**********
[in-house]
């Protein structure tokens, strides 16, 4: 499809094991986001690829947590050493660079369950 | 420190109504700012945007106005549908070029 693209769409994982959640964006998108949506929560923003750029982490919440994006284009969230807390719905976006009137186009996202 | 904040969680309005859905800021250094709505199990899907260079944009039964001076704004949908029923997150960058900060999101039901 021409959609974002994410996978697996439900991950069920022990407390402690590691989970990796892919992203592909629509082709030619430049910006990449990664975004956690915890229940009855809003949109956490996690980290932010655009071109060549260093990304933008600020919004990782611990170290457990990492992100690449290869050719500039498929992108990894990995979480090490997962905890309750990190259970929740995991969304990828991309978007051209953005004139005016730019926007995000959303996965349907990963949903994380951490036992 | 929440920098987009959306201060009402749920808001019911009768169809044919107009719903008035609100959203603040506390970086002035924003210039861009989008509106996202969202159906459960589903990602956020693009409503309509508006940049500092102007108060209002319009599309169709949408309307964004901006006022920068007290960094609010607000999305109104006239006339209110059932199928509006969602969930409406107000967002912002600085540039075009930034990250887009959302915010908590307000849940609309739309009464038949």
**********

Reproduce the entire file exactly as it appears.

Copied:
[in-house]
């Protein structure tokens, strides 16, 4: 499809094991986001690829947590050493660079369950 | 420190109504700012945007106005549908070029 693209769409994982959640964006998108949506929560923003750029982490919440994006284009969230807390719905976006009137186009996202 | 904040969680309005859905800021250094709505199990899907260079944009039964001076704004949908029923997150960058900060999101039901 021409959609974002994410996978697996439900991950069920022990407390402690590691989970990796892919992203592909629509082709030619430049910006990449990664975004956690915890229940009855809003949109956490996690980290932010655009071109060549260093990304933008600020919004990782611990170290457990990492992100690449290869050719500039498929992108990894990995979480090490997962905890309750990190259970929740995991969304990828991309978007051209953005004139005016730019926007995000959303996965349907990963949903994380951490036992 | 929440920098987009959306201060009402749920808001019911009768169809044919107009719903008035609100959203603040506390970086002035924003210039861009989008509106996202969202159906459960589903990602956020693009409503309509508006940049500092102007108060209002319009599309169709949408309307964004901006006022920068007290960094609010607000999305109104006239006339209110059932199928509006969602969930409406107000967002912002600085540039075009930034990250887009959302915010908590307000849940609309739309009464038949």